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With the advent of new technology being employed at almost all broker dealers, the potential for a financial advisor to engage in excessive or unauthorized trading or “churning” has been substantially reduced. Churning is simply excessive trading in a brokerage account in order for the broker or financial management team managing the investment account to generate greater commissions.

In brokerage customer accounts, or trading accounts in which the broker is paid only when trades are generated, churning or excessive fees has always been a concern. If a broker is only compensated when selling or purchasing securities, the potential for the broker to engage in fraud is compelling. The logic of a brokerage account, as opposed to a fee based account, is that the model is suitable for investors who have a set asset allocation with very little trading activity. As opposed to a monthly or yearly fee for managing assets, known as a fee-based account or wrap account, customers who have set investments in stocks or bonds will save money because there is very little trading activity.

Now with the advent of a very basic trading systems algorithm, broker dealers should be able to immediately register when churning occurs by cross checking the total customer’s assets under management against the trading activity in the account. If the trading activity in comparison to a customer’s assets reaches a certain threshold, known as the turnover ratio, the broker dealer should have alerts in place to identify the client, the broker or financial advisor, and inform the broker’s branch manager. The branch manager should then conduct a review of the trading activity as well as the client’s investment profile. If the trading abuse is occurring in an investment account belonging to a senior citizen, new FINRA Rule 4512 has mandated brokerage firms to create a trusted contact person. This trusted contact person should be notified in order to respond to any possible stockbroker fraud being committed in the investment account. FINRA Rule 2165 permits brokerage firms that have a reasonable basis to believe that stock broker fraud has occurred, to place a temporary hold on the “disbursement of funds.” These rules and cross checks should make it very difficult to engage in churning. But still, it occurs more frequently than most other forms of stock broker fraud.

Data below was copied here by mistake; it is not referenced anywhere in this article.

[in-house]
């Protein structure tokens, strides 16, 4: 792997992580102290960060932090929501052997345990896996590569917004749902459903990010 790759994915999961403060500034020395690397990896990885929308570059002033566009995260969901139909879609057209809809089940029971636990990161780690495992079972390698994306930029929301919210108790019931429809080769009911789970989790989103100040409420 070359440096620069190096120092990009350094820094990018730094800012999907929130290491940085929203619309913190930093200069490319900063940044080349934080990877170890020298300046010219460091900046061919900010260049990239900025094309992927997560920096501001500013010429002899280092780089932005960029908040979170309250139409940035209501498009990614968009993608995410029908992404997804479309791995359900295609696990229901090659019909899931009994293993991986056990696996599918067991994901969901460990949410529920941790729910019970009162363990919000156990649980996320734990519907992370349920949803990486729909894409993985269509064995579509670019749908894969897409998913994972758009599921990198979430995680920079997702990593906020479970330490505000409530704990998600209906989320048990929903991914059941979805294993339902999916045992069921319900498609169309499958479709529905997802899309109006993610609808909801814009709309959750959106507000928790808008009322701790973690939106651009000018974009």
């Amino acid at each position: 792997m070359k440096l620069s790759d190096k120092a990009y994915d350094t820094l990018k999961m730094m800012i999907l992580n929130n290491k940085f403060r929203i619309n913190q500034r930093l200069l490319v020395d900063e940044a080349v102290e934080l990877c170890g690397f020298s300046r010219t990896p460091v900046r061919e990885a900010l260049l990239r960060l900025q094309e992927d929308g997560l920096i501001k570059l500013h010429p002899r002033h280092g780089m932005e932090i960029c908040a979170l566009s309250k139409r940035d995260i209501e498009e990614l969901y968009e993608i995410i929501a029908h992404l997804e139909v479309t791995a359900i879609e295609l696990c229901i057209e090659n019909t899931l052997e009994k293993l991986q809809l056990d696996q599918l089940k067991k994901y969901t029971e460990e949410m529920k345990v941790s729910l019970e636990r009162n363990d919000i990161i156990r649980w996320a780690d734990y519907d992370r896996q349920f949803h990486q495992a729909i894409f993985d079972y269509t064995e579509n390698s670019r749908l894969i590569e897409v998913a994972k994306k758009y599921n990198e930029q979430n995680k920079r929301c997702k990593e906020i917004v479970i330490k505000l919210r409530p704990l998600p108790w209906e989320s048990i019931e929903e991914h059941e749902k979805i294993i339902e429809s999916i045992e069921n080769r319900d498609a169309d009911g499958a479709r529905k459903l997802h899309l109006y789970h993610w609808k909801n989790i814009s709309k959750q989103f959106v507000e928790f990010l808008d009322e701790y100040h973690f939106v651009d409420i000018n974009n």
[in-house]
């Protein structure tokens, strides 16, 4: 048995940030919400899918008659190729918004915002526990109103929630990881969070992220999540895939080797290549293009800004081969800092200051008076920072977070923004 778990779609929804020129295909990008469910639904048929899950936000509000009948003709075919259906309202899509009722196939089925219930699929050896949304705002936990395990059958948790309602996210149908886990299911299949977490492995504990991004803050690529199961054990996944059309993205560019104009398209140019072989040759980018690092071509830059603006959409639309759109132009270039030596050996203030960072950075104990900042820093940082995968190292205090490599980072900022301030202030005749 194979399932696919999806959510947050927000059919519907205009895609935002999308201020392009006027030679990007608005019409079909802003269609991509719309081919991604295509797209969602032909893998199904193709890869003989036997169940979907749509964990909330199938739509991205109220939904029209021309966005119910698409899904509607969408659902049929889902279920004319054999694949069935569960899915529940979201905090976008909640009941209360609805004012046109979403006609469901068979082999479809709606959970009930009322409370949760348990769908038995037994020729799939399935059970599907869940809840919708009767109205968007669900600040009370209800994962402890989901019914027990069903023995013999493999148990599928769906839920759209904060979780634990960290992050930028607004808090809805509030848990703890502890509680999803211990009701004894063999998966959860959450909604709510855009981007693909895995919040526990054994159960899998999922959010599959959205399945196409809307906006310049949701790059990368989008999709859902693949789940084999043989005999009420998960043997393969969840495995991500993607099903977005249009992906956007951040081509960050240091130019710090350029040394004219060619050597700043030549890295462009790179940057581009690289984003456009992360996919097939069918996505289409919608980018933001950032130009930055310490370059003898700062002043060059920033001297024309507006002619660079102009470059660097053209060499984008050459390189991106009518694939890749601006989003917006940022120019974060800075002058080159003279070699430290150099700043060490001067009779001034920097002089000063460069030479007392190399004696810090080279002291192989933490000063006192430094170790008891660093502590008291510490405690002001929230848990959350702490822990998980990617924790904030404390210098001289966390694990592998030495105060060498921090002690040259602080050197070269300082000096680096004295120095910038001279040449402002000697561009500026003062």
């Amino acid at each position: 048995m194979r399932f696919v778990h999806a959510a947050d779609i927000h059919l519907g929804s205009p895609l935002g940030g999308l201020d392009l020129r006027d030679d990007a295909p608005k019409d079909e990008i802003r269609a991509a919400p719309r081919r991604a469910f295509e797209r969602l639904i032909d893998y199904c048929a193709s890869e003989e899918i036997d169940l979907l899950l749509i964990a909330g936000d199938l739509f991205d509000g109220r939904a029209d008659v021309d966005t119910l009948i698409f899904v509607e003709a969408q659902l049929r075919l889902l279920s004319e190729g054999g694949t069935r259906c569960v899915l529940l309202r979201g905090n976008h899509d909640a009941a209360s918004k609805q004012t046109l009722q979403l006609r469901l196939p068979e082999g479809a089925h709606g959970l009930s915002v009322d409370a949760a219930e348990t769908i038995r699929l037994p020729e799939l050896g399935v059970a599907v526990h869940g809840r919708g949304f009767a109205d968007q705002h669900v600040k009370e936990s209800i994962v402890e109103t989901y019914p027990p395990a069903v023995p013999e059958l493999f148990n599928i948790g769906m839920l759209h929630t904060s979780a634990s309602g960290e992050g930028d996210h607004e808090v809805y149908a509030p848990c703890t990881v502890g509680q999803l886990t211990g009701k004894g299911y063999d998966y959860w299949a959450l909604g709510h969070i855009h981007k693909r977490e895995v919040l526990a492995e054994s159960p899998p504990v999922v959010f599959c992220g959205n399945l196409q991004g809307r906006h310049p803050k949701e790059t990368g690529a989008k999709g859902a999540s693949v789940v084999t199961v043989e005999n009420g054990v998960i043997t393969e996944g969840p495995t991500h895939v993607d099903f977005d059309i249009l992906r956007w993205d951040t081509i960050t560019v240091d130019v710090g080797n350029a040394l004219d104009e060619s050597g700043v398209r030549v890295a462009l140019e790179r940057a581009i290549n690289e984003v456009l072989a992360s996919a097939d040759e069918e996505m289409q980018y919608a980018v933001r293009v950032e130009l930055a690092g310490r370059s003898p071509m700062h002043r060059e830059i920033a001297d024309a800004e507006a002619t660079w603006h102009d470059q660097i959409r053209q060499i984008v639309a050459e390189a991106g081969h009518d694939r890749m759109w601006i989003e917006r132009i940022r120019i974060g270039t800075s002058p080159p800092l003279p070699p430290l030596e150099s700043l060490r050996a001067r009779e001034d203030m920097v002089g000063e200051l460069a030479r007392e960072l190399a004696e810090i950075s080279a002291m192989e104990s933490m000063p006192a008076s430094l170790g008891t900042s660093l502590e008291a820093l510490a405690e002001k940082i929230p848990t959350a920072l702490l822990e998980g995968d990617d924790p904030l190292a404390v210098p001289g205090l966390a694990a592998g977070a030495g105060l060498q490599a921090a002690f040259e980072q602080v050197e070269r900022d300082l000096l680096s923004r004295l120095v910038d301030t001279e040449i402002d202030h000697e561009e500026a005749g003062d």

The Securities Exchange Commission on Tuesday filed charges against companies and “individuals” for selling Woodbridge Securities. As discussed in our previous post, in December 2017, Woodbridge filed for bankruptcy and, immediately thereafter, received an SEC complaint listing the company as a massive Ponzi scheme. Woodbridge sold securities billed as “First Position Commercial Mortgage Loans” or (“FPCM’s”). The Woodbridge FPCM Fund functioned as a private loan owned and held by Woodbridge. Investors owned a first position lien on a pool of mortgage loans. The way the security was touted to investors was that the product offered excellent safety. In the event that any one of the mortgages defaulted, investors were informed that they would simply pick up the collateral or underlying property that went into default. This safety, coupled with a short-term interest rate above 6%, made the product incredibly appealing to returned investors looking for safety and income. Investors were promised monthly payments and a return of their principal invested in a 12-24 month span. Woodbridge marketing material provided to brokers to present to clients provided “Property Examples” such as a water bottling plant in New York or a single family home in California. Roughly 8,400 individual investors purchased Woodbridge securities.

In reality, Woodbridge was operating a massive Ponzi scheme with funds from new investors going to pay the promised high interest rates from earlier Woodbridge purchasers. As stated by the SEC, the funds were risky, illiquid private offerings.

Investor funds also went to funding the lavish lifestyle of Woodbridge CEO Robert Shapiro. Woodbridge also spent massive sums on commissions to brokers looking to unload their products. Brokers selling Woodbridge were offered compelling commissions on the FPCM and Promissory Notes sold to investors.